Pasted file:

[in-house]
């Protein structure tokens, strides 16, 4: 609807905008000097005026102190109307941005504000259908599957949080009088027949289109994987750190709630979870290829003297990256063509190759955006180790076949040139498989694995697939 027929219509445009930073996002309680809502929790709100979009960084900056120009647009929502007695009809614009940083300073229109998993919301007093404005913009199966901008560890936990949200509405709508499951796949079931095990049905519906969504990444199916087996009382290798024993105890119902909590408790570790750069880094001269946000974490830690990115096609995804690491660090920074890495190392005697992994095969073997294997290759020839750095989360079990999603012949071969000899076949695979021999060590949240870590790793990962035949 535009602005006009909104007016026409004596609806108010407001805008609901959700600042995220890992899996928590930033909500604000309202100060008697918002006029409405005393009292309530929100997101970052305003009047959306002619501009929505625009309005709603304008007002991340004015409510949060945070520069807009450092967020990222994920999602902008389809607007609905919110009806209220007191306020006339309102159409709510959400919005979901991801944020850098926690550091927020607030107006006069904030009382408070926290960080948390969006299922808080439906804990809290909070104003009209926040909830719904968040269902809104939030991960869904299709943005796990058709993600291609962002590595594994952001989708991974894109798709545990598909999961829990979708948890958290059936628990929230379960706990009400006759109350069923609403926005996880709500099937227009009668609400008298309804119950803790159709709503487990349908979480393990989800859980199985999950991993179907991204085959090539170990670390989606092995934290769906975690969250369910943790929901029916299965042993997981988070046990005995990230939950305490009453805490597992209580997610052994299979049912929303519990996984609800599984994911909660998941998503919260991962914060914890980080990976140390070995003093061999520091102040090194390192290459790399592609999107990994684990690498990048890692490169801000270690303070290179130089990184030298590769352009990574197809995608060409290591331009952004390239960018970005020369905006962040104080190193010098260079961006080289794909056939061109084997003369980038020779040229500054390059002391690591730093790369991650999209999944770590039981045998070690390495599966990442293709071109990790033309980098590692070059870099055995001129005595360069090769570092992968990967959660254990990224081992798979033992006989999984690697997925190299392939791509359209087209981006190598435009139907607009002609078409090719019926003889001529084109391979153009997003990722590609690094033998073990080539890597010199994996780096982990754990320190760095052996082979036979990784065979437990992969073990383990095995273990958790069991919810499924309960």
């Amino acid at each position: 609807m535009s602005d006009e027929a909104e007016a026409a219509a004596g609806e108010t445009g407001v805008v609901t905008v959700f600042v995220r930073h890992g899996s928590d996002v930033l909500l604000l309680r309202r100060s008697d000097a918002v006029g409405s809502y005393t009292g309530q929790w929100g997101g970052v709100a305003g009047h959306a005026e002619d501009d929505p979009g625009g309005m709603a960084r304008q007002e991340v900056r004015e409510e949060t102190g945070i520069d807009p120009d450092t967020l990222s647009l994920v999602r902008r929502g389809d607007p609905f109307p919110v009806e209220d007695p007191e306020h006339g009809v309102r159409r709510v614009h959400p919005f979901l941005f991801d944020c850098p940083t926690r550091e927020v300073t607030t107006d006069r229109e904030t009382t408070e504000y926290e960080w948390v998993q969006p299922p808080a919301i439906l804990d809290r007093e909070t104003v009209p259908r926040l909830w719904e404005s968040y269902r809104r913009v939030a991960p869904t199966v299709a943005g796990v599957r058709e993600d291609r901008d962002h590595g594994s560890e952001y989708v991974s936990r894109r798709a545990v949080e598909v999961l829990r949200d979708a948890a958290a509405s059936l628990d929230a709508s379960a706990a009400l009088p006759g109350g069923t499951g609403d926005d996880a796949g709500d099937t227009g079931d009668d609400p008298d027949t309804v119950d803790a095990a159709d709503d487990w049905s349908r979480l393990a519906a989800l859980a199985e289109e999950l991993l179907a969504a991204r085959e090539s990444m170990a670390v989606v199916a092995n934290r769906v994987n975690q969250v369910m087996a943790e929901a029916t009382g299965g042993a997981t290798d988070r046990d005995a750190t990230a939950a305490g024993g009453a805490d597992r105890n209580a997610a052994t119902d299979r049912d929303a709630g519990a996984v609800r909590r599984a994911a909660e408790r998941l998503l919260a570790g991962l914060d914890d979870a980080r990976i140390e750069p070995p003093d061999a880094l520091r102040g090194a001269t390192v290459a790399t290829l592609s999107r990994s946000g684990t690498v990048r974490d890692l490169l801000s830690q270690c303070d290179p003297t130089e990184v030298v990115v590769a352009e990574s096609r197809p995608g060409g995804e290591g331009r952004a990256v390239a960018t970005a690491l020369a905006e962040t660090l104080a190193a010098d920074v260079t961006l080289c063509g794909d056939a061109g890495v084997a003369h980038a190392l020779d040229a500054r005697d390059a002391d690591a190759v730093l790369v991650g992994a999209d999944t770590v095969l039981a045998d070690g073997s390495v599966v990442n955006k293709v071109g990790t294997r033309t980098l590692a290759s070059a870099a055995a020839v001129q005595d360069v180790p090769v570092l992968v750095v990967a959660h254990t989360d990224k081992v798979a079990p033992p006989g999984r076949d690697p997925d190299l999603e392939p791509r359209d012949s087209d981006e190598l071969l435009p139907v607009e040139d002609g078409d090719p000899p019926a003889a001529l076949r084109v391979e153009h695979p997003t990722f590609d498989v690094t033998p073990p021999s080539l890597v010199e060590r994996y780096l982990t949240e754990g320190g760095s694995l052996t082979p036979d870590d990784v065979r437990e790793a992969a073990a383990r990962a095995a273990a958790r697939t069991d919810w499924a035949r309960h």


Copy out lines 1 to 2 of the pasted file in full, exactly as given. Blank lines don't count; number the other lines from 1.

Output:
[in-house]
């Protein structure tokens, strides 16, 4: 609807905008000097005026102190109307941005504000259908599957949080009088027949289109994987750190709630979870290829003297990256063509190759955006180790076949040139498989694995697939 027929219509445009930073996002309680809502929790709100979009960084900056120009647009929502007695009809614009940083300073229109998993919301007093404005913009199966901008560890936990949200509405709508499951796949079931095990049905519906969504990444199916087996009382290798024993105890119902909590408790570790750069880094001269946000974490830690990115096609995804690491660090920074890495190392005697992994095969073997294997290759020839750095989360079990999603012949071969000899076949695979021999060590949240870590790793990962035949 535009602005006009909104007016026409004596609806108010407001805008609901959700600042995220890992899996928590930033909500604000309202100060008697918002006029409405005393009292309530929100997101970052305003009047959306002619501009929505625009309005709603304008007002991340004015409510949060945070520069807009450092967020990222994920999602902008389809607007609905919110009806209220007191306020006339309102159409709510959400919005979901991801944020850098926690550091927020607030107006006069904030009382408070926290960080948390969006299922808080439906804990809290909070104003009209926040909830719904968040269902809104939030991960869904299709943005796990058709993600291609962002590595594994952001989708991974894109798709545990598909999961829990979708948890958290059936628990929230379960706990009400006759109350069923609403926005996880709500099937227009009668609400008298309804119950803790159709709503487990349908979480393990989800859980199985999950991993179907991204085959090539170990670390989606092995934290769906975690969250369910943790929901029916299965042993997981988070046990005995990230939950305490009453805490597992209580997610052994299979049912929303519990996984609800599984994911909660998941998503919260991962914060914890980080990976140390070995003093061999520091102040090194390192290459790399592609999107990994684990690498990048890692490169801000270690303070290179130089990184030298590769352009990574197809995608060409290591331009952004390239960018970005020369905006962040104080190193010098260079961006080289794909056939061109084997003369980038020779040229500054390059002391690591730093790369991650999209999944770590039981045998070690390495599966990442293709071109990790033309980098590692070059870099055995001129005595360069090769570092992968990967959660254990990224081992798979033992006989999984690697997925190299392939791509359209087209981006190598435009139907607009002609078409090719019926003889001529084109391979153009997003990722590609690094033998073990080539890597010199994996780096982990754990320190760095052996082979036979990784065979437990992969073990383990095995273990958790069991919810499924309960």